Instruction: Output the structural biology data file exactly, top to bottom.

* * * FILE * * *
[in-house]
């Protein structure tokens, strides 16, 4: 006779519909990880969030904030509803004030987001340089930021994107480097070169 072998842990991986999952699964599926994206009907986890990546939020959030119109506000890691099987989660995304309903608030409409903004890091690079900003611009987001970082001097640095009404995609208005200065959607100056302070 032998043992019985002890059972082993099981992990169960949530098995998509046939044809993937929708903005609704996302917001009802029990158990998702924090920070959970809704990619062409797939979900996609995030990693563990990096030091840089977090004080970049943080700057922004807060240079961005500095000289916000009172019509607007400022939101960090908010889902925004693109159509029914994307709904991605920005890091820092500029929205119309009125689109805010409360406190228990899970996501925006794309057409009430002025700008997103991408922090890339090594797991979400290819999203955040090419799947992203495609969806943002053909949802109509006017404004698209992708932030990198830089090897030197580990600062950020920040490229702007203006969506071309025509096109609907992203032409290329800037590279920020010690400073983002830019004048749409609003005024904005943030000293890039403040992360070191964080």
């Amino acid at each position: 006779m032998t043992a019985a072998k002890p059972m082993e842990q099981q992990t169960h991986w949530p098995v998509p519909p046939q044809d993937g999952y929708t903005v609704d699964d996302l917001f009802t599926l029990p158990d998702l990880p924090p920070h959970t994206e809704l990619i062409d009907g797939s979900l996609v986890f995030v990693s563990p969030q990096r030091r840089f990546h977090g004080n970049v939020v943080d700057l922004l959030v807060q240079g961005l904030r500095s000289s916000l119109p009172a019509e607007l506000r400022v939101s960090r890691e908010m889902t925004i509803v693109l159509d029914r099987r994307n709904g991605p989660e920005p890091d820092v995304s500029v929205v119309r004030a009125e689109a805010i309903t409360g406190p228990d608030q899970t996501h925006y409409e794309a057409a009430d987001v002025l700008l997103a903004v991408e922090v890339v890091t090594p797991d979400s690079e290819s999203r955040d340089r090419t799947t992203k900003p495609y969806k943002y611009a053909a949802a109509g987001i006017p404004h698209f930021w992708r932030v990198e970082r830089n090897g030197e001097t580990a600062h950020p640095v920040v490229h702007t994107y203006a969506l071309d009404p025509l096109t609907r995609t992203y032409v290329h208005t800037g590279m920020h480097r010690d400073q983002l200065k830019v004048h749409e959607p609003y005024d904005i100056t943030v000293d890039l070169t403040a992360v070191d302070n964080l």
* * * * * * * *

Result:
[in-house]
């Protein structure tokens, strides 16, 4: 006779519909990880969030904030509803004030987001340089930021994107480097070169 072998842990991986999952699964599926994206009907986890990546939020959030119109506000890691099987989660995304309903608030409409903004890091690079900003611009987001970082001097640095009404995609208005200065959607100056302070 032998043992019985002890059972082993099981992990169960949530098995998509046939044809993937929708903005609704996302917001009802029990158990998702924090920070959970809704990619062409797939979900996609995030990693563990990096030091840089977090004080970049943080700057922004807060240079961005500095000289916000009172019509607007400022939101960090908010889902925004693109159509029914994307709904991605920005890091820092500029929205119309009125689109805010409360406190228990899970996501925006794309057409009430002025700008997103991408922090890339090594797991979400290819999203955040090419799947992203495609969806943002053909949802109509006017404004698209992708932030990198830089090897030197580990600062950020920040490229702007203006969506071309025509096109609907992203032409290329800037590279920020010690400073983002830019004048749409609003005024904005943030000293890039403040992360070191964080």
């Amino acid at each position: 006779m032998t043992a019985a072998k002890p059972m082993e842990q099981q992990t169960h991986w949530p098995v998509p519909p046939q044809d993937g999952y929708t903005v609704d699964d996302l917001f009802t599926l029990p158990d998702l990880p924090p920070h959970t994206e809704l990619i062409d009907g797939s979900l996609v986890f995030v990693s563990p969030q990096r030091r840089f990546h977090g004080n970049v939020v943080d700057l922004l959030v807060q240079g961005l904030r500095s000289s916000l119109p009172a019509e607007l506000r400022v939101s960090r890691e908010m889902t925004i509803v693109l159509d029914r099987r994307n709904g991605p989660e920005p890091d820092v995304s500029v929205v119309r004030a009125e689109a805010i309903t409360g406190p228990d608030q899970t996501h925006y409409e794309a057409a009430d987001v002025l700008l997103a903004v991408e922090v890339v890091t090594p797991d979400s690079e290819s999203r955040d340089r090419t799947t992203k900003p495609y969806k943002y611009a053909a949802a109509g987001i006017p404004h698209f930021w992708r932030v990198e970082r830089n090897g030197e001097t580990a600062h950020p640095v920040v490229h702007t994107y203006a969506l071309d009404p025509l096109t609907r995609t992203y032409v290329h208005t800037g590279m920020h480097r010690d400073q983002l200065k830019v004048h749409e959607p609003y005024d904005i100056t943030v000293d890039l070169t403040a992360v070191d302070n964080l």